Crisis communication planning still has a way to go – IABC survey

A survey by IABC says that only 67 percent of companies are prepared for the next crisis even though more than 80 percent say a crisis communication plan is clearly a key buisness tool:

Despite a year of natural disasters and organizational crises, only two in three companies are prepared to manage and respond to the next crisis that affects them, according to a recent survey conducted by the International Association of Business Communicators (IABC). The survey also reports strong support for crisis communication plans: An overwhelming 99 percent of respondents who had crisis plans found them to be effective in dealing with crises in 2005. Additionally, if a crisis occurred tomorrow, 80 percent of respondents said implementing a crisis communication plan would help limit the overall negative impact on business.

IABC surveyed 600 communicators and discovered some other interesting facts:

  • After experiencing a crisis with no plans in place, 46 percent of respondents said their organizations were beginning to develop crisis communication plans.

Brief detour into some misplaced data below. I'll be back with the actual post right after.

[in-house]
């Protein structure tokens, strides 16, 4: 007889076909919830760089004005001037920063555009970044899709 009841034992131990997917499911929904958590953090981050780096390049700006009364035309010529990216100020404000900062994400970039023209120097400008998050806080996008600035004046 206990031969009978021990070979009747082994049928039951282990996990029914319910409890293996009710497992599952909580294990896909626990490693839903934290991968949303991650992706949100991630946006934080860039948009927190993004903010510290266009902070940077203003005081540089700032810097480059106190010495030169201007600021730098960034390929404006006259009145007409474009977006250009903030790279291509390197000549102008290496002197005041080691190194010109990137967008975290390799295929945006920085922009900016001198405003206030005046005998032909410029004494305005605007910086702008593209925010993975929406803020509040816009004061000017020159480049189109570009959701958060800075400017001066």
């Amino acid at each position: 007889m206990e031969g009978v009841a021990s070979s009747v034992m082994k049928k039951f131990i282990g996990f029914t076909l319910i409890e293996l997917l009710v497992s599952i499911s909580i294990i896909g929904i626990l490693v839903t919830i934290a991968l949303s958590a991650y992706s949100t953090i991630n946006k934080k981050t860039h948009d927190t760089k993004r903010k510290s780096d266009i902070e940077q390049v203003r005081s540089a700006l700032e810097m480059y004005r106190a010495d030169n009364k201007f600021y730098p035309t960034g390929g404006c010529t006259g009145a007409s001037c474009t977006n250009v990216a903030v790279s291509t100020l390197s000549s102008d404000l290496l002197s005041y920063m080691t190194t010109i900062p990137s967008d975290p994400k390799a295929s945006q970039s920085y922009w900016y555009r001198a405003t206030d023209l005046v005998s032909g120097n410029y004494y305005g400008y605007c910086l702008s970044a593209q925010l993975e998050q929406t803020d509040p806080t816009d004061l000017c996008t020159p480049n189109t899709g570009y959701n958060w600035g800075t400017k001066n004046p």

• 42 percent said their organizations were still taking no action.
  • Of the communicators who work in organizations without crisis communication plans, 54 percent said they didn’t have plans because of lack of senior management support.

The survey was conducted by IABC member Robert Holland in conjunction with Gill Research in collaboration with the IABC Research Foundation. IABC says that detailed information will be published in the March/April issue of Communication World, IABC’s member magazine.

Last month, IABC launched their News Centre. Among the benefits of that online resource is RSS feeds which is where I discovered this news. It’s unlikely I would otherwise have learned about this survey before the member magazine was published. Nice work, IABC.

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Neville Hobson

Social Strategist, Communicator, Writer, and Podcaster with a curiosity for tech and how people use it. Believer in an Internet for everyone. Early adopter (and leaver) and experimenter with social media. Occasional test pilot of shiny new objects. Avid tea drinker.